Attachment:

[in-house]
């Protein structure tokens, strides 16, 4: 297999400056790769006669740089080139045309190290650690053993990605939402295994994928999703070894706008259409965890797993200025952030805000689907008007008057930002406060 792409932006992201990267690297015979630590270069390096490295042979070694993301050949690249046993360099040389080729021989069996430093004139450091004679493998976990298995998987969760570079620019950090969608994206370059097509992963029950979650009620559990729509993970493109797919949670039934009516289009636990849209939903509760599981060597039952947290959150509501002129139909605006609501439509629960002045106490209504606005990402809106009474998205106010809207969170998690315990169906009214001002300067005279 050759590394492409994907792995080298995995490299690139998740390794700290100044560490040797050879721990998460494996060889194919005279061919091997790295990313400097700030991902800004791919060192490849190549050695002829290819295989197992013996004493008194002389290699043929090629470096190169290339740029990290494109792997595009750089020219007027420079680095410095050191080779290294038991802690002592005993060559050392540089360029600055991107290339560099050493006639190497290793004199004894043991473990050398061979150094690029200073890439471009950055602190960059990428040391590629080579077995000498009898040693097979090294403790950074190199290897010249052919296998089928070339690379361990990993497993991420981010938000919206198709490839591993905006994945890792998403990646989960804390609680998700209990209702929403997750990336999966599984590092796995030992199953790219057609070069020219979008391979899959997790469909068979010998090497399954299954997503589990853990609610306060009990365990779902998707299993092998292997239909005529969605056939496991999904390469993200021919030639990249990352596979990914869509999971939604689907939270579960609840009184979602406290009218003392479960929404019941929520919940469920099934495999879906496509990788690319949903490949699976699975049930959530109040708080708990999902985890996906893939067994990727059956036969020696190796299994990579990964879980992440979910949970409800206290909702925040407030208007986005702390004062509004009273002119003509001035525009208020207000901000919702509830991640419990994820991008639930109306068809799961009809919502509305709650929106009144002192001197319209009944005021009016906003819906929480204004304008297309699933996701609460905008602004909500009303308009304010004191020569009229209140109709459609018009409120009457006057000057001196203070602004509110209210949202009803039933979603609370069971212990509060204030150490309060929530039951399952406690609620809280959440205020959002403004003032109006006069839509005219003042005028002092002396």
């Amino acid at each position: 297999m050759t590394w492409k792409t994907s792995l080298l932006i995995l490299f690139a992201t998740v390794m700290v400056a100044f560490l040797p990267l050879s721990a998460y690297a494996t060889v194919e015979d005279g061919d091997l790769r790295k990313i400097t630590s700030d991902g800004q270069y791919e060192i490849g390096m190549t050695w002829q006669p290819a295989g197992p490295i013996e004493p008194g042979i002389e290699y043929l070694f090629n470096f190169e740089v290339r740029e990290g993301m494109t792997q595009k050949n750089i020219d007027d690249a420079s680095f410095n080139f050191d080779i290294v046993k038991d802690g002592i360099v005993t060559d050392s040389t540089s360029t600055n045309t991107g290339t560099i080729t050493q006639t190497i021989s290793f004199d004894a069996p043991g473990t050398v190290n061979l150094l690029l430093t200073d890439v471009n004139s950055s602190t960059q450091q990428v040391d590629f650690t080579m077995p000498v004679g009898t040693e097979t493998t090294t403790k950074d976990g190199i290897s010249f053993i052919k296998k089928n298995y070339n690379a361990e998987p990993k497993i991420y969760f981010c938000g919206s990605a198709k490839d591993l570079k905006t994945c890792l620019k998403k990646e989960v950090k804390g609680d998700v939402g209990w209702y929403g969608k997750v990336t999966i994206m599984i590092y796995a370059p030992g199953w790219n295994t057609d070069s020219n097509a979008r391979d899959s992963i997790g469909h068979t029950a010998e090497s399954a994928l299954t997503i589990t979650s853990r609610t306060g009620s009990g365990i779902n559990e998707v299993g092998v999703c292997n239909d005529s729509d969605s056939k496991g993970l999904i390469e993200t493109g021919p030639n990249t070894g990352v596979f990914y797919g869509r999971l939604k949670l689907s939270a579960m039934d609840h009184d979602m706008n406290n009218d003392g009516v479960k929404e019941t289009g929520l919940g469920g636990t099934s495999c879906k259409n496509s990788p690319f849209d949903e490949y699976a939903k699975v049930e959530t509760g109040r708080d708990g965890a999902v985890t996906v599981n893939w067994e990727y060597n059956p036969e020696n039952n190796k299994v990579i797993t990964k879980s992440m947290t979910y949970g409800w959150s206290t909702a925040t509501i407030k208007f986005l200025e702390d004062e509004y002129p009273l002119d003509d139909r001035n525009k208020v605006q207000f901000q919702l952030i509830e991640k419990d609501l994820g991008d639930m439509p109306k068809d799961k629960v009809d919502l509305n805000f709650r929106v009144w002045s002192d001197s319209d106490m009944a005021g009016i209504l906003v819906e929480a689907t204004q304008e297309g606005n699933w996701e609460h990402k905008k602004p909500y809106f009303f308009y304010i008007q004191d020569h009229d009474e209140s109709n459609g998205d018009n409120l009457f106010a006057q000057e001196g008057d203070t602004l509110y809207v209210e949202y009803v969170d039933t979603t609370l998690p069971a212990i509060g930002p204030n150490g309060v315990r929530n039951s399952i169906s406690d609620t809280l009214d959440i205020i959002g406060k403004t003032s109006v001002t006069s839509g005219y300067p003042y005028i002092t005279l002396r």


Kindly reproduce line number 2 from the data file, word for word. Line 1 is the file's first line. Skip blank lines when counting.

């Protein structure tokens, strides 16, 4: 297999400056790769006669740089080139045309190290650690053993990605939402295994994928999703070894706008259409965890797993200025952030805000689907008007008057930002406060 792409932006992201990267690297015979630590270069390096490295042979070694993301050949690249046993360099040389080729021989069996430093004139450091004679493998976990298995998987969760570079620019950090969608994206370059097509992963029950979650009620559990729509993970493109797919949670039934009516289009636990849209939903509760599981060597039952947290959150509501002129139909605006609501439509629960002045106490209504606005990402809106009474998205106010809207969170998690315990169906009214001002300067005279 050759590394492409994907792995080298995995490299690139998740390794700290100044560490040797050879721990998460494996060889194919005279061919091997790295990313400097700030991902800004791919060192490849190549050695002829290819295989197992013996004493008194002389290699043929090629470096190169290339740029990290494109792997595009750089020219007027420079680095410095050191080779290294038991802690002592005993060559050392540089360029600055991107290339560099050493006639190497290793004199004894043991473990050398061979150094690029200073890439471009950055602190960059990428040391590629080579077995000498009898040693097979090294403790950074190199290897010249052919296998089928070339690379361990990993497993991420981010938000919206198709490839591993905006994945890792998403990646989960804390609680998700209990209702929403997750990336999966599984590092796995030992199953790219057609070069020219979008391979899959997790469909068979010998090497399954299954997503589990853990609610306060009990365990779902998707299993092998292997239909005529969605056939496991999904390469993200021919030639990249990352596979990914869509999971939604689907939270579960609840009184979602406290009218003392479960929404019941929520919940469920099934495999879906496509990788690319949903490949699976699975049930959530109040708080708990999902985890996906893939067994990727059956036969020696190796299994990579990964879980992440979910949970409800206290909702925040407030208007986005702390004062509004009273002119003509001035525009208020207000901000919702509830991640419990994820991008639930109306068809799961009809919502509305709650929106009144002192001197319209009944005021009016906003819906929480204004304008297309699933996701609460905008602004909500009303308009304010004191020569009229209140109709459609018009409120009457006057000057001196203070602004509110209210949202009803039933979603609370069971212990509060204030150490309060929530039951399952406690609620809280959440205020959002403004003032109006006069839509005219003042005028002092002396």